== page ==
The Climbing Bike


What do pro riders want when they’re climbing impossibly steep mountains, often for hours at a time? Something light. Easy. Well, it’s almost that easy. Grand Tour Climbing bikes are light, but they must be no lighter than the UCI’s (cycling’s governing body) 6.8-kg minimum weight rule, and they have to handle well—riding in and out of the saddle.

The tube profiles on a climbing bike frame won’t typically be as extreme as aero bikes—adding the extra carbon fibre for those oversized deep-profile tubes takes extra material and adds weight. The wheels won’t be as deep section as an aero bike or time-trial bike, either, the minimal weight disadvantage isn’t worth it. In a world where gramme-shaving could be the difference of first and second place on a mountain stage, riders will nine times out of 10 pick the lightest bike possible (bear in mind it’s also a psychological advantage).

When does a rider chose a climbing bike over an aero bike, though? This is one of the hottest topics in competitive riding right now—both in the pro tour and at the café-stop-on-a-weekend club run. Yes, there is advantage to a more aerodynamic bike, but only typically on grades of up to six per cent. On grades over six per cent – the iconic Tour de France climb of Alpe d’Huez averages eight to 11 percent and Mont Ventoux also averages 8 percent—a climbing bike is still the weapon of choice. The weight always beats aerodynamic advantage at those speeds and gradients.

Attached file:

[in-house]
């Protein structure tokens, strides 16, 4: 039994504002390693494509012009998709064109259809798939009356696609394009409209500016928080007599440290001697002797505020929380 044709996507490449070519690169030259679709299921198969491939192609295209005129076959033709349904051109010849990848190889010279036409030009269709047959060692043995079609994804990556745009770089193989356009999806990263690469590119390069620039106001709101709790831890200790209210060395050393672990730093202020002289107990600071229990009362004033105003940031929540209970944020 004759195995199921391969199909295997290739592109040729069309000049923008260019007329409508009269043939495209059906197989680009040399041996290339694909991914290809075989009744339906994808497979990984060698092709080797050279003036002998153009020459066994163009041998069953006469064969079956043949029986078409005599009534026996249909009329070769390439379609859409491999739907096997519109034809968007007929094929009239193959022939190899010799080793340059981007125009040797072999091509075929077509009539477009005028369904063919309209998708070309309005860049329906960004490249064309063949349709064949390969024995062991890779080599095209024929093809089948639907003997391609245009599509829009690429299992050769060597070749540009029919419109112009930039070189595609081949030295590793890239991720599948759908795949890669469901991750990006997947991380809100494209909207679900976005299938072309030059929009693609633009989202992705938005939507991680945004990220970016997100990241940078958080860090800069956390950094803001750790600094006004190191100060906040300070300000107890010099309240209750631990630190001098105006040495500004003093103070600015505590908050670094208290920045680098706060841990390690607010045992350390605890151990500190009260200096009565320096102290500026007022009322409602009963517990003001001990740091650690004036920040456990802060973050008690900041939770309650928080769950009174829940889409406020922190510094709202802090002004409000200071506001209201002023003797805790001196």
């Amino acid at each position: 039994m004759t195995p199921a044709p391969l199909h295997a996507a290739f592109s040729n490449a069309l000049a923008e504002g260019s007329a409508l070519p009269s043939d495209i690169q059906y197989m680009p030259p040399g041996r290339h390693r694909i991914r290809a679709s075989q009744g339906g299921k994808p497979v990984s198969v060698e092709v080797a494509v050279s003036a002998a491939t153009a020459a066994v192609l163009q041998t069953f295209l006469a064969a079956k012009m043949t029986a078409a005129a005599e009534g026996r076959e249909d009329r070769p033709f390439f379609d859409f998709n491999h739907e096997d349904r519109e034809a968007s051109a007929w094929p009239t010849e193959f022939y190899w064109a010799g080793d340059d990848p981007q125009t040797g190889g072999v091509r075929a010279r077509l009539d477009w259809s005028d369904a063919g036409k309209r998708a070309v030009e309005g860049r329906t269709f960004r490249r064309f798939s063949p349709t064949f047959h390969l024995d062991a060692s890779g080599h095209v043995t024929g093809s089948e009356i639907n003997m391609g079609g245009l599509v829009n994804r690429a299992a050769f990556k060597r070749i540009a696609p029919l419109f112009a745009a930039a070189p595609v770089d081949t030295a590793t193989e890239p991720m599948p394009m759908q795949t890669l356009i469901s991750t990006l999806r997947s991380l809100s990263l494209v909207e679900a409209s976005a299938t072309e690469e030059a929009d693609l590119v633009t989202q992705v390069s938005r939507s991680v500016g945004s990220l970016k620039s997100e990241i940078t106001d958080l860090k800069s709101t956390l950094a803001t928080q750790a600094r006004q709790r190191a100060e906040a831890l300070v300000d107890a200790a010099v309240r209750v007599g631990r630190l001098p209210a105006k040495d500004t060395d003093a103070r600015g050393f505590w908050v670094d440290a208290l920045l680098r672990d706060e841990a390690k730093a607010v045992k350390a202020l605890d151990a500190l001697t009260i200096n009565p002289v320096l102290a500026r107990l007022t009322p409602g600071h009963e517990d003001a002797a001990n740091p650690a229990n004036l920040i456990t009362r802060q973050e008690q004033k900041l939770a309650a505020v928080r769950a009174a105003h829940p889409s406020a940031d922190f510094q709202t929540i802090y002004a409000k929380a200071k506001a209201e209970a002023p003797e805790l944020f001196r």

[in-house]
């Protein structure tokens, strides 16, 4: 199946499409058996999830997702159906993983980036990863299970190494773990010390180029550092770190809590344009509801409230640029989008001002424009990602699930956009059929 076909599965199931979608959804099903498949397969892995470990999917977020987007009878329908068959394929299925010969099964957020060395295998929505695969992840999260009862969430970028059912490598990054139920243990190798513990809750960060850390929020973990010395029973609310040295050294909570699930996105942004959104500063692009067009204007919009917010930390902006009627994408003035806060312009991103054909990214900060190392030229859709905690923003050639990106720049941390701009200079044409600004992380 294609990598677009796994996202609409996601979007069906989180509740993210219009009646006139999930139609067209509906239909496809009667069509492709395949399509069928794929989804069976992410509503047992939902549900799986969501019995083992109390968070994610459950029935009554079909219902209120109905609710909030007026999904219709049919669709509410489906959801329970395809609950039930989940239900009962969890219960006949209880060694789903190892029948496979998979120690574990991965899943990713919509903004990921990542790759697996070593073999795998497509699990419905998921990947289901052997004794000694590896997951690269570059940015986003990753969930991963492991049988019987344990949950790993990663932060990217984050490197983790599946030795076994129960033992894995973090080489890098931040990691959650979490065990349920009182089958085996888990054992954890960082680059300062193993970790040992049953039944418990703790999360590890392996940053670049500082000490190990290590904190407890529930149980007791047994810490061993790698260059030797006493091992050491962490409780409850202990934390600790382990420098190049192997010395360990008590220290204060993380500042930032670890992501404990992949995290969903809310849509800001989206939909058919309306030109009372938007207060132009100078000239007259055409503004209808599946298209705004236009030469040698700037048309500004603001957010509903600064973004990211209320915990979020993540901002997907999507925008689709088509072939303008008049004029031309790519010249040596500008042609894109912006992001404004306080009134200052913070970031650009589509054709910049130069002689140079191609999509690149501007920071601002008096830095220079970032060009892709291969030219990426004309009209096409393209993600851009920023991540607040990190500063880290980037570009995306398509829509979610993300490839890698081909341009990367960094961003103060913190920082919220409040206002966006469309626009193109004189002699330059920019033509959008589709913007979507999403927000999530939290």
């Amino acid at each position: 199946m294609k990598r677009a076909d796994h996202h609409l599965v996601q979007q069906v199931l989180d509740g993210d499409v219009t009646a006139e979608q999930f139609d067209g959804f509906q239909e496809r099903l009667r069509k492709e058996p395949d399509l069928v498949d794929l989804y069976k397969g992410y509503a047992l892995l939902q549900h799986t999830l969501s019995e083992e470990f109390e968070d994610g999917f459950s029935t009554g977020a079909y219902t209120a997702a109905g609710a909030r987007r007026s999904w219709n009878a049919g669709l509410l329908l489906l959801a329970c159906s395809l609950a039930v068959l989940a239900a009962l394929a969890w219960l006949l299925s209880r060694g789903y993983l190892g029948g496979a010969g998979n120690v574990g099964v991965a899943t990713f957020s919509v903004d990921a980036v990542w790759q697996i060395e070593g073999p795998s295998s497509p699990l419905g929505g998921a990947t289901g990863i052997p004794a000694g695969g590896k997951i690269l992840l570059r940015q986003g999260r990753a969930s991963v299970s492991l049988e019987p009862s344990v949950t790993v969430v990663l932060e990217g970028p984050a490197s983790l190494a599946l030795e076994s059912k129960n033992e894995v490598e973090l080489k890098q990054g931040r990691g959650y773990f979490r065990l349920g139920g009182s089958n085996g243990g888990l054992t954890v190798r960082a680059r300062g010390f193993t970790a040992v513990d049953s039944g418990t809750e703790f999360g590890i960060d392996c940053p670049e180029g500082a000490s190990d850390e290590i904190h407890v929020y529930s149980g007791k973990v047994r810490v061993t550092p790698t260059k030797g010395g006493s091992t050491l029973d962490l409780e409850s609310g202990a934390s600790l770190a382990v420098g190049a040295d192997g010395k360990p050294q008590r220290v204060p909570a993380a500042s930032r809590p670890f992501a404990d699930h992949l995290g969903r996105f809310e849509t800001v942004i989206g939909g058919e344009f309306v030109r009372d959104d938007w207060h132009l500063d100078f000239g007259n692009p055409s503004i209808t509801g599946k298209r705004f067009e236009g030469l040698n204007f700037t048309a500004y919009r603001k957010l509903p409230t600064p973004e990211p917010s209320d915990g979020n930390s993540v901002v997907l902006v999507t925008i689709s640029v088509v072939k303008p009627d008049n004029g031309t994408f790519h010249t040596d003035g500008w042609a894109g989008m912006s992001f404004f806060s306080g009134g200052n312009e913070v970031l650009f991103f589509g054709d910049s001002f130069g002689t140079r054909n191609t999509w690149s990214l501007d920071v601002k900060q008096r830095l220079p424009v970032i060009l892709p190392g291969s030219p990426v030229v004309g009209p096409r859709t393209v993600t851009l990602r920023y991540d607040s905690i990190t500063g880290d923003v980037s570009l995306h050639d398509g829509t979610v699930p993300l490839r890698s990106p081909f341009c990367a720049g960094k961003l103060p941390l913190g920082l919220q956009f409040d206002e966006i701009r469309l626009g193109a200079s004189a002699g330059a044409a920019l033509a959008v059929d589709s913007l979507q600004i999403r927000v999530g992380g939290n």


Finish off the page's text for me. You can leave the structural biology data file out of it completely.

The Time-Trial Bike


In a time-trial race, a rider (or team of riders) are pitted against the clock to be the fastest around a set course. It’s one of the purest kinds of racing, and one where the strongest rider, in the most aerodynamic position, should win the day.

Yes, there’s a certain amount of expert bike handling involved (and at speed), but the discipline is very different from jostling for position in a busy peloton on a flat or sprint stage, or the cat-and-mouse competition of a long climbing stage.


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The holy grail of pro-tour design is obviously to engineer a bike as light, stiff, aerodynamic and as comfortable as possible. Unfortunately, some of these objectives end up competing with each other: aero bike design adds weight, Climbing bikes compromise on aerodynamics. What about time-trial (TT) bikes? They are light, stiff and aero, but comfort (and maneuverability) take a hit.

TT bikes are a specialist aerodynamic tool, and for good reason. As soon as a rider breaks 15 kph the biggest force to contend with is drag, and the faster you go, the greater the drag (not ideal if you’re a pro rider traveling at 60 kph). These bikes are designed for predominantly flat racing where the difference between the top ten places could be just seconds.

Looking at TT bikes, the most distinctive element is the stretched out position they put the rider in: low, aerodynamic and aggressive—perfect for flat-out racing. The bike achieves this with a more extreme geometry, (the frame angles which dictate rider position and riding characteristics), most notably the steep angle of the seat-tube, pushing the rider forward and on to aero-bars (made popular again by Lemond’s famous ‘Tour win) protruding from the front.

The body is also moved from the traditional position, with the rider sitting on the saddle just behind the bottom bracket (where the front chainrings are mounted) to over or in front of the bottom bracket, thus engaging different muscle groups for an increased power output. Look out for TT bikes on stages two (on Sunday, July 7) and 13 (on Friday, July 19) of the 2019 Tour de France.

This story originally appeared on WIRED UK.